The irony is, anthropologists have always known that parental behaviour is strongly shaped by culture. As leading anthropologists Harkness and Super (2002:253) note “Parenting is culturally constructed”.
Understanding Maori and Pacific poverty.
If Jacinda wants to solve Maori and Pacific poverty, she needs to avoid the old left-wing ideology and gain a deeper understanding of the problem.
First, Maori are not poor because of Pakeha. They were already poor. When early European explorers arrived, they regularly commented on the impoverished state that Maori lived in. However, it was no one’s fault. Their poverty was a consequence of being isolated at the bottom of the world, outside the trade and information flows that enriched other cultures. Maori lived on the planet’s most isolated country. This meant that they had no chance of hearing the technological and scientific advances that spread across the Eurasian continent. Nor did they possess the capabilities to acquire that knowledge. They had no exposure to writing or advanced mathematics.
The consequence of this isolation was that Maori never had the chance to develop capabilities in production, science and technology, and this would have a serious impact on their economic growth and quality of life.
It is impossible to under-state the extent to which this isolation impacted on Maori development, and the more that you come to terms with that impact, you begin to realise that this is the principal cause of poor Maori development. No one is to blame.
The government at the end of the nineteenth century knew that this was a process of catch-up. In 1891, Sir Robert Stout noted that “The natives cannot equal the Europeans in buying, or selling, or in other things. They have not gone through the long process of evolution which the white race has gone through”. Similarly, James Carroll noted that “no attempt has been made to educate them in acquiring industrial knowledge or… industrial pursuits”.
Nor did this escape the observation of Maori. In 1907, the government established the Stout-Ngata Commission which was co-led by Sir Apirana Ngata, arguably Maori’s greatest leader (and the man on our $50 note). The report noted that…
If the Maori is to become an industrious citizen steps will have to be taken to provide for his education different from the steps that have been taken in the past. He may in our opinion become an efficient settler- just as efficient as the European settler. But it cannot be expected that he can equal a race that has been farming for thousands of years, whilst his race has only been engaged in what may be termed hunting and in the culture of small garden patches.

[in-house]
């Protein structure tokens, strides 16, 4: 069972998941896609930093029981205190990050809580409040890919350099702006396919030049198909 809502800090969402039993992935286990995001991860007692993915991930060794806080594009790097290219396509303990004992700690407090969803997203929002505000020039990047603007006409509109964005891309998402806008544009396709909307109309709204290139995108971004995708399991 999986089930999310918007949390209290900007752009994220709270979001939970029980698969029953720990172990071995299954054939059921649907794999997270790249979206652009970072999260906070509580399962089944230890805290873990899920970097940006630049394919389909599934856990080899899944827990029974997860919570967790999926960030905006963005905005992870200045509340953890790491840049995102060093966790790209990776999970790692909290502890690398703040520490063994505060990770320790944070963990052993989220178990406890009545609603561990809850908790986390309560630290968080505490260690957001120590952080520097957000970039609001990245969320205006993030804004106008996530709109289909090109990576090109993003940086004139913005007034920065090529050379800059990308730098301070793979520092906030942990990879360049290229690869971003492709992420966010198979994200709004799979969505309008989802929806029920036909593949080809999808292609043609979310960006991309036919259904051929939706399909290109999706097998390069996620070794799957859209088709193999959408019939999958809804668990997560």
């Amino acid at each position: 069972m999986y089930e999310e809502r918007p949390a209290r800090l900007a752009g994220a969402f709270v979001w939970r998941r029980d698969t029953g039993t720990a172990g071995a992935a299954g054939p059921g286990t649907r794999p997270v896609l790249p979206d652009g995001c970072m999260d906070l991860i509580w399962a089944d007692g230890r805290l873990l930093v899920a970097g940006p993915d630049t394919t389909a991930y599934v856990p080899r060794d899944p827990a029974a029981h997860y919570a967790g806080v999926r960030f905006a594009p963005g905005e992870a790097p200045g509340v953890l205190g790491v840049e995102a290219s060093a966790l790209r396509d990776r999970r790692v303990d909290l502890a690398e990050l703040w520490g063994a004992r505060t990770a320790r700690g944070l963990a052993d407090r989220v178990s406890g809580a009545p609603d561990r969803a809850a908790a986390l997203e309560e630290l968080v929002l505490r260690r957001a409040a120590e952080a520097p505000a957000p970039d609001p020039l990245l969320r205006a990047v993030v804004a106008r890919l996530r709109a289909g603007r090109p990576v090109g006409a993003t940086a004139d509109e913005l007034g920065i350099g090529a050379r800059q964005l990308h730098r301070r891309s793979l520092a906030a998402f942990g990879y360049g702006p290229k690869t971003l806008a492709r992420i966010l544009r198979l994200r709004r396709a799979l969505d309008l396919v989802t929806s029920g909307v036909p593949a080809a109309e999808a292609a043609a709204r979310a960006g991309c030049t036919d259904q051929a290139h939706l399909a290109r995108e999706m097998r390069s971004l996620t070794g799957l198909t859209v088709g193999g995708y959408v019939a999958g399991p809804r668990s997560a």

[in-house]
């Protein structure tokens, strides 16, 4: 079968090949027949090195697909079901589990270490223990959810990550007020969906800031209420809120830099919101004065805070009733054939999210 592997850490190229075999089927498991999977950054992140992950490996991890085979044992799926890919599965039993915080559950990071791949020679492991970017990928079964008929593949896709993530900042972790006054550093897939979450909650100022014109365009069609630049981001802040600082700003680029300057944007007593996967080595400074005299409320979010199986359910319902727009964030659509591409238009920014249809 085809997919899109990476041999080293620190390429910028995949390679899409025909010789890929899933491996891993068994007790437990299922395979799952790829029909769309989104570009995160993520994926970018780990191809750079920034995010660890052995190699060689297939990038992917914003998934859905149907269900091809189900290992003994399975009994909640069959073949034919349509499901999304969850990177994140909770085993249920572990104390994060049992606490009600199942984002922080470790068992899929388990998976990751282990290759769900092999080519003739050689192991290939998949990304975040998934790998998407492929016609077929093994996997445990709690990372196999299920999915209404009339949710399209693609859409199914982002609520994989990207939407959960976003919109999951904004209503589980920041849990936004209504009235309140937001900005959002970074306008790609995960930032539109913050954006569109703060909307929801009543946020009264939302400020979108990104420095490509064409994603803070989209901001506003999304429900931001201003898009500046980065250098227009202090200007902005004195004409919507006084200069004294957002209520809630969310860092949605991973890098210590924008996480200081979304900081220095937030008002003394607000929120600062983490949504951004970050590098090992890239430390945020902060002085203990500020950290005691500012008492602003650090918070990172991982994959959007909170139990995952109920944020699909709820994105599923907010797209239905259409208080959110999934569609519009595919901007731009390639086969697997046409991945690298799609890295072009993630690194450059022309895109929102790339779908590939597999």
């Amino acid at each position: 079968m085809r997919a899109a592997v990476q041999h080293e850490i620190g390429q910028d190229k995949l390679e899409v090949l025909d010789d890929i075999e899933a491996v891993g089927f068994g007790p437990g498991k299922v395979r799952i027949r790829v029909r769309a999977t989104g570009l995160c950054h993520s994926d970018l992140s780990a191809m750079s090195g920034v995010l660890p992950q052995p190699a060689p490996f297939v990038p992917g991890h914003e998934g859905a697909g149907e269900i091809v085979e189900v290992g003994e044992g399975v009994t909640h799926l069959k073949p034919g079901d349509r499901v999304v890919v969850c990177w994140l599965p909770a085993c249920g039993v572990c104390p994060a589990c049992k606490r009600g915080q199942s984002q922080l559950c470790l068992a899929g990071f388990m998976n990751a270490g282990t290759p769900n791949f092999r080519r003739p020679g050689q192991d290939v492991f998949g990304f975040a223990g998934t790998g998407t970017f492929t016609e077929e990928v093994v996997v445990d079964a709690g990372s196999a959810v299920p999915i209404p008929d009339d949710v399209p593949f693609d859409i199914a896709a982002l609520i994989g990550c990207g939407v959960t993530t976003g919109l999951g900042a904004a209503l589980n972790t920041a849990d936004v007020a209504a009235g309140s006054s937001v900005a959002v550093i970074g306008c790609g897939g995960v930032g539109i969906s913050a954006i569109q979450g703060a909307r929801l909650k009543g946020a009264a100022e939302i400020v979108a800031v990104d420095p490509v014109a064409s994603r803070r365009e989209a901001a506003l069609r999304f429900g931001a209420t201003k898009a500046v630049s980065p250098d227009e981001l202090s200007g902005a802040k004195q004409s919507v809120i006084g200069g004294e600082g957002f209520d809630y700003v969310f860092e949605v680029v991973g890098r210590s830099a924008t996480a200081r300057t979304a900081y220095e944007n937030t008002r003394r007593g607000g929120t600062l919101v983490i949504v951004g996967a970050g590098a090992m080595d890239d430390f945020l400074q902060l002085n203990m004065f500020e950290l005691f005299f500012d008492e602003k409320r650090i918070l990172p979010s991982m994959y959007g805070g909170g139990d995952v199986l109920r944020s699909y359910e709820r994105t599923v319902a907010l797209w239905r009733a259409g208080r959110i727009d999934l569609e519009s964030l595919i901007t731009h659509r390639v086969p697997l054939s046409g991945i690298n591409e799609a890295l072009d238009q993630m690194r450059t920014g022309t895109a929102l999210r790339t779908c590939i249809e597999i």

The Commission noted the process of transition in productive technologies saying:
They have lost the habits of industry of their ancestors, and they have not acquired the habits of the European in this respect … The spectacle is presented to us of a people starving in the midst of plenty.
Recognising the difficulties in acquiring modern production capabilities, the Stout-Ngata Commission recommended that the government establish training programs for young Maori.
Apirana Ngata continued this push when he was Native Minister in the 1928 government. The programmes he sponsored were responsible for a significant leap in the quality of Maori capabilities.
However, in the second half of the twentieth century, there was a move away from developing capabilities to blaming Pakeha. There is no doubt that Maori have experienced injustice particularly with land-loss, so this and discrimination became the principle explanation of poverty. Apirana Ngata’s desire to upgrade capabilities was replaced by a desire to maintain traditional culture and blaming Pakeha. The biggest opportunity to help young Maori was lost.
In a knowledge economy, the ability to learn is of great importance. If we are going to expand the options and success of Maori, we must develop their capabilities and their ability to learn new capabilities.
Success in the market economy requires having high level capabilities that can be sold on the labour market. Maori and Pacific Islanders perform poorly at school which means they are less likely to have those capabilities. This poor performance is already apparent at the beginning of schooling which means the problem is not the teachers. The focus must go on parental practice.
If Jacinda is to succeed, she must stop the focus on replacing parent’s responsibilities with government, and focus on improving parental skills. Parents are our most important teachers, and government action can never replace this.
In my forthcoming book on ethnic poverty, I identify specific areas where parental programs can make a big difference. They include the need to provide structure, conflict resolution methods, academic socialisation, educational discipline, and a culture of technological appreciation and aptitude.
In the first five years of a child’s life, parents need to focus on their child’s cognitive skills. In a knowledge economy, cognitive skills are of prime importance, however Maori and Pacific parenting has traditionally focused on motor skills.
Finally, there is a need for self-control. As the Dunedin studies show, people who exhibited poor self-control in their childhood experienced a number of problems in their thirties. They were more likely to experience problems such as low income, poor saving habits, credit problems, and social welfare dependence. They were also more prone to health problems and crime. Significantly, children with poor self-control were likely to perform poorly in school and the income earned later in life.
If Jacinda Ardern is to succeed, she has to drop ideology and deal with reality. She has to carry on Apirana Ngata’s legacy and take capability building to the next level. If not, in ten years time, another Labour government will come to power with the goal of solving poverty because their predecessors have failed.